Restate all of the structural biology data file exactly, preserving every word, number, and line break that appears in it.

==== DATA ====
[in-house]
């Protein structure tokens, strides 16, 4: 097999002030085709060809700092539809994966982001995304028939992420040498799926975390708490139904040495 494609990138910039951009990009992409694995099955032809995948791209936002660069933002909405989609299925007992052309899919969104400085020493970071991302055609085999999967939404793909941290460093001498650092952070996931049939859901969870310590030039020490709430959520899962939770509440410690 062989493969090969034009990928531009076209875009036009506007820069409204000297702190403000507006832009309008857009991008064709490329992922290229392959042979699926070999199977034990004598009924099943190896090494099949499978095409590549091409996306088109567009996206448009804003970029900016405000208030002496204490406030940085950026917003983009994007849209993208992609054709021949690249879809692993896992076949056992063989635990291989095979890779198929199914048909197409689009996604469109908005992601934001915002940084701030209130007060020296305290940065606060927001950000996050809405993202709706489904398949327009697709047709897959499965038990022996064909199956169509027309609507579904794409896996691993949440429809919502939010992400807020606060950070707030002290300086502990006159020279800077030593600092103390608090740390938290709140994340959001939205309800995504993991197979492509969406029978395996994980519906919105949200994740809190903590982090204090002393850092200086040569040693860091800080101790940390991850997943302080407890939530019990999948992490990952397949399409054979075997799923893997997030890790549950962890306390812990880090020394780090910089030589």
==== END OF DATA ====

[in-house]
């Protein structure tokens, strides 16, 4: 097999002030085709060809700092539809994966982001995304028939992420040498799926975390708490139904040495 494609990138910039951009990009992409694995099955032809995948791209936002660069933002909405989609299925007992052309899919969104400085020493970071991302055609085999999967939404793909941290460093001498650092952070996931049939859901969870310590030039020490709430959520899962939770509440410690 062989493969090969034009990928531009076209875009036009506007820069409204000297702190403000507006832009309008857009991008064709490329992922290229392959042979699926070999199977034990004598009924099943190896090494099949499978095409590549091409996306088109567009996206448009804003970029900016405000208030002496204490406030940085950026917003983009994007849209993208992609054709021949690249879809692993896992076949056992063989635990291989095979890779198929199914048909197409689009996604469109908005992601934001915002940084701030209130007060020296305290940065606060927001950000996050809405993202709706489904398949327009697709047709897959499965038990022996064909199956169509027309609507579904794409896996691993949440429809919502939010992400807020606060950070707030002290300086502990006159020279800077030593600092103390608090740390938290709140994340959001939205309800995504993991197979492509969406029978395996994980519906919105949200994740809190903590982090204090002393850092200086040569040693860091800080101790940390991850997943302080407890939530019990999948992490990952397949399409054979075997799923893997997030890790549950962890306390812990880090020394780090910089030589």